"If," says the Dean, "we contemplate their situation and conduct at this important crisis, it will appear that enthu siasm must have been wholly excluded from their minds. Suppose for a moment that, by some unaccountable means, they had been worked up into an enthusiastic belief of miracles they had never seen, and of divine perfections which existed only in their fond imagination, how utterly impossible that such a delusion should have survived their crucified Lord. They had, as they confess, followed him as a temporal Messiah, who would prove by miracles his claim to the throne of David, who would be received by the assembled thousands of Israel, rescue them from the Roman yoke, and subjugate to their power the remotest nations of the earth. But the event ex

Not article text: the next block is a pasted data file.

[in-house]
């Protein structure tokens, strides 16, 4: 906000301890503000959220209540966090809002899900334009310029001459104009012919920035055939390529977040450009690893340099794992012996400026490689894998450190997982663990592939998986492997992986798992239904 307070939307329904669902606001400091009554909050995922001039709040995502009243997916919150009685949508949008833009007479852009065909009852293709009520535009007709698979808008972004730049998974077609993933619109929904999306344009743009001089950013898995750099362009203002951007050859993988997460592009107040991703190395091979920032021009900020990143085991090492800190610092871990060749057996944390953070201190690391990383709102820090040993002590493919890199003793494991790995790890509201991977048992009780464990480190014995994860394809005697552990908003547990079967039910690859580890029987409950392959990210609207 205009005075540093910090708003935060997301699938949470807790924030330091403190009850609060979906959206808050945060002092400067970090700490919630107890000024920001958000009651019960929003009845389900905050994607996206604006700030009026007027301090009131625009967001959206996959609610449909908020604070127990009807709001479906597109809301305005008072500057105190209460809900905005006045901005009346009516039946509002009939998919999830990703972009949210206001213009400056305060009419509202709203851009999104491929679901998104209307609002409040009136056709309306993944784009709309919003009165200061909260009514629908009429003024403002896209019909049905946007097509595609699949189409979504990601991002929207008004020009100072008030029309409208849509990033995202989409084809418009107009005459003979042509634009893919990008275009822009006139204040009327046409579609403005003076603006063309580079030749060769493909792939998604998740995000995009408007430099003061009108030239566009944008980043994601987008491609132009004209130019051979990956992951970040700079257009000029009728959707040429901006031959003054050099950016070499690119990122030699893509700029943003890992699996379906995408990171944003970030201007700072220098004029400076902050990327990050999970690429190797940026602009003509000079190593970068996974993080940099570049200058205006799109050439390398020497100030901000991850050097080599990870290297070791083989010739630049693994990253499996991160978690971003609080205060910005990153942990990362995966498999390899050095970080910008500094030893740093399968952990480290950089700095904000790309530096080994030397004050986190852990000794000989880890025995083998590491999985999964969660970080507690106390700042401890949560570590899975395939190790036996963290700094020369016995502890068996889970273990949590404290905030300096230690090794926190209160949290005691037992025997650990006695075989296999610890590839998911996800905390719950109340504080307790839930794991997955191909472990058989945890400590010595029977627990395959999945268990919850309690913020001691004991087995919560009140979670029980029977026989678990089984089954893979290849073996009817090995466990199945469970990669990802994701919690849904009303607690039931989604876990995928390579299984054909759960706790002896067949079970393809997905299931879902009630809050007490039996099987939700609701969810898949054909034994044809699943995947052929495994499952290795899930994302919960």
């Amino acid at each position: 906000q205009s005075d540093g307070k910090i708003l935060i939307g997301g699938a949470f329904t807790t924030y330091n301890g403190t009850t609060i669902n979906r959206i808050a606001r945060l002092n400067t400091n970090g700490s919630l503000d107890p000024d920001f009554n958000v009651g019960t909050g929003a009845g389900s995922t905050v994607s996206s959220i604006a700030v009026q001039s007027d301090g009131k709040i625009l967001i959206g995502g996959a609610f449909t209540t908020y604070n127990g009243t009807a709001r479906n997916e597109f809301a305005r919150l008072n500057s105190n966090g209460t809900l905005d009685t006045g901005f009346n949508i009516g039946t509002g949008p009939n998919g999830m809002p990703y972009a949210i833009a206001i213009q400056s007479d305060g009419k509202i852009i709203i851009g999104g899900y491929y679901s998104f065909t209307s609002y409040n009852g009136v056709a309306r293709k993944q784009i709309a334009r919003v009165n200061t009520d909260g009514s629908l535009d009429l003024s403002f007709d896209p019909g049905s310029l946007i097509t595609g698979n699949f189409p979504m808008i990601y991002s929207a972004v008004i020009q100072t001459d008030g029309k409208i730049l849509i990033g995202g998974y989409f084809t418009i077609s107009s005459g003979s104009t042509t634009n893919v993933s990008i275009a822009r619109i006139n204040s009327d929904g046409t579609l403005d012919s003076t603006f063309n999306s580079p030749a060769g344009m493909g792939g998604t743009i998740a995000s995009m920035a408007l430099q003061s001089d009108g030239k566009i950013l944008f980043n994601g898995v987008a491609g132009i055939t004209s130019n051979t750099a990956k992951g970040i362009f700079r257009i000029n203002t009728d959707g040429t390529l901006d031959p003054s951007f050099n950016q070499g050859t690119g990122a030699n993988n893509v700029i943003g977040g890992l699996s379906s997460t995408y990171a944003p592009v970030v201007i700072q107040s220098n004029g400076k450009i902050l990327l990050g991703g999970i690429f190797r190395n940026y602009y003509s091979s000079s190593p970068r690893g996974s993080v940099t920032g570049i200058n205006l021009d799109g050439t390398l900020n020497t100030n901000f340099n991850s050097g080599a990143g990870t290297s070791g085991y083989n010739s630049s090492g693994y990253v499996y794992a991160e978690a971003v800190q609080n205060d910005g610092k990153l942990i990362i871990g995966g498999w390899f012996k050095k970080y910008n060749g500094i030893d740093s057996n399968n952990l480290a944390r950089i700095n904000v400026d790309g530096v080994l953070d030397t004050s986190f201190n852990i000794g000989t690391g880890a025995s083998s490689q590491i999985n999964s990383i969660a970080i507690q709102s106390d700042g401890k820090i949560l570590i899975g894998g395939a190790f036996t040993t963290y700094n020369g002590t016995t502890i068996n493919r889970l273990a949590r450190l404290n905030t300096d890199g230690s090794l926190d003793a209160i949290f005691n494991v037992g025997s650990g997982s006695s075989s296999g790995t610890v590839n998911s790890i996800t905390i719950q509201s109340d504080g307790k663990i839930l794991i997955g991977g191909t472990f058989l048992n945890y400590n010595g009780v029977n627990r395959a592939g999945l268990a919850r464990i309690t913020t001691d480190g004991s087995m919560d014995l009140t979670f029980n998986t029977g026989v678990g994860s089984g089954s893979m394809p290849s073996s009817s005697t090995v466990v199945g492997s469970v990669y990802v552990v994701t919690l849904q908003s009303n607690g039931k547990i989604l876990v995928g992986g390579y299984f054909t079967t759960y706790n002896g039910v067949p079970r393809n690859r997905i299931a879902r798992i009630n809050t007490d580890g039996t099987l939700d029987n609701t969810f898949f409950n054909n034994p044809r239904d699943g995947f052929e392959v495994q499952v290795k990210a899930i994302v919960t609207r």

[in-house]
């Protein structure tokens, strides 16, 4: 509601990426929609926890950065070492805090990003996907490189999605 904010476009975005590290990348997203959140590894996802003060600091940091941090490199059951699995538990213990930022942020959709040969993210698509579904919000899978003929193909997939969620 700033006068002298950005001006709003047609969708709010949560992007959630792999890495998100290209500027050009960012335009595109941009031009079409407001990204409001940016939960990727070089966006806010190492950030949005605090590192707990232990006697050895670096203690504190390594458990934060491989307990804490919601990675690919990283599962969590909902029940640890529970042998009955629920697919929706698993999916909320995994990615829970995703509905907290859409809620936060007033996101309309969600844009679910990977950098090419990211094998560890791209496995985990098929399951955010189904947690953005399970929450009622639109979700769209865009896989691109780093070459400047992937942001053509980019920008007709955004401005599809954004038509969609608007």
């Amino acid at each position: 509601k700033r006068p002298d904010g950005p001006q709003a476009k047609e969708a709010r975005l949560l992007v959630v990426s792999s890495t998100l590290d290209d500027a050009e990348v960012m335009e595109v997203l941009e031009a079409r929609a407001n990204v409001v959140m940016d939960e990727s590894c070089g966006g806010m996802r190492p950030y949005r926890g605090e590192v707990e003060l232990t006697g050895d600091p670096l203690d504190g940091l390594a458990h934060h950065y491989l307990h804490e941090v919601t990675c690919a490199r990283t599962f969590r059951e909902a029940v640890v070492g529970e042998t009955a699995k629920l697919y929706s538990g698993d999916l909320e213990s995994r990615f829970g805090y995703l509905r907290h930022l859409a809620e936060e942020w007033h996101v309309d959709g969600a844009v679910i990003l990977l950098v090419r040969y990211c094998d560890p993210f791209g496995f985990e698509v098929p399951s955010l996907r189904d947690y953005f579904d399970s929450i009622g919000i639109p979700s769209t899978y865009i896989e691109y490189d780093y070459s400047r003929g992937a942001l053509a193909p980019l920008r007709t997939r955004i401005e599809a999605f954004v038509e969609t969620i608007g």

hibited the total reverse of this-their master seized, bound, accused, declaring his kingdom was not of this world, and submitting without reply or resistance to insult and outrage. They saw him persecuted by the priests and rulers; they heard the populace clamour for his condemnation, till the Roman governor pronounced his ignominious doom; and they beheld him expire on the cross, dying the death of the accursed, and lodged in the depths of the grave. Every fond hope seemed to be thus for ever blasted; every ambitious thought was crushed; every prejudice of their religion, their education, outraged."
"It is now time for us to ask, Was the faith of the apostles in the resurrection of Christ from the dead the product of enthusiasm, or the slow and deliberate result of certainty and fact?